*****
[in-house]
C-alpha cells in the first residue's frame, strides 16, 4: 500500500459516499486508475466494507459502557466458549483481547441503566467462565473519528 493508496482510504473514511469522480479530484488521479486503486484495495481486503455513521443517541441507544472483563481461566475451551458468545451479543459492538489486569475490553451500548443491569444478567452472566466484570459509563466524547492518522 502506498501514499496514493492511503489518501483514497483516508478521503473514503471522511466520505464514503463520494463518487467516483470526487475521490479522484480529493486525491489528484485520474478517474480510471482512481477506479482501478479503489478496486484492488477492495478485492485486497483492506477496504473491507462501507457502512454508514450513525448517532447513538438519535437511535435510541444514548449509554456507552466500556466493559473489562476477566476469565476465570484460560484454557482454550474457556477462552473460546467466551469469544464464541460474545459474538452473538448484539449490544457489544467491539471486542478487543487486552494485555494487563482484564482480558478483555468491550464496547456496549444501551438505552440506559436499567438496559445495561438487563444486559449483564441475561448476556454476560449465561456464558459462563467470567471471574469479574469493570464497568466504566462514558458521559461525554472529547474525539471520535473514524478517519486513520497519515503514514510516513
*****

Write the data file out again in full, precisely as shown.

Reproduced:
[in-house]
C-alpha cells in the first residue's frame, strides 16, 4: 500500500459516499486508475466494507459502557466458549483481547441503566467462565473519528 493508496482510504473514511469522480479530484488521479486503486484495495481486503455513521443517541441507544472483563481461566475451551458468545451479543459492538489486569475490553451500548443491569444478567452472566466484570459509563466524547492518522 502506498501514499496514493492511503489518501483514497483516508478521503473514503471522511466520505464514503463520494463518487467516483470526487475521490479522484480529493486525491489528484485520474478517474480510471482512481477506479482501478479503489478496486484492488477492495478485492485486497483492506477496504473491507462501507457502512454508514450513525448517532447513538438519535437511535435510541444514548449509554456507552466500556466493559473489562476477566476469565476465570484460560484454557482454550474457556477462552473460546467466551469469544464464541460474545459474538452473538448484539449490544457489544467491539471486542478487543487486552494485555494487563482484564482480558478483555468491550464496547456496549444501551438505552440506559436499567438496559445495561438487563444486559449483564441475561448476556454476560449465561456464558459462563467470567471471574469479574469493570464497568466504566462514558458521559461525554472529547474525539471520535473514524478517519486513520497519515503514514510516513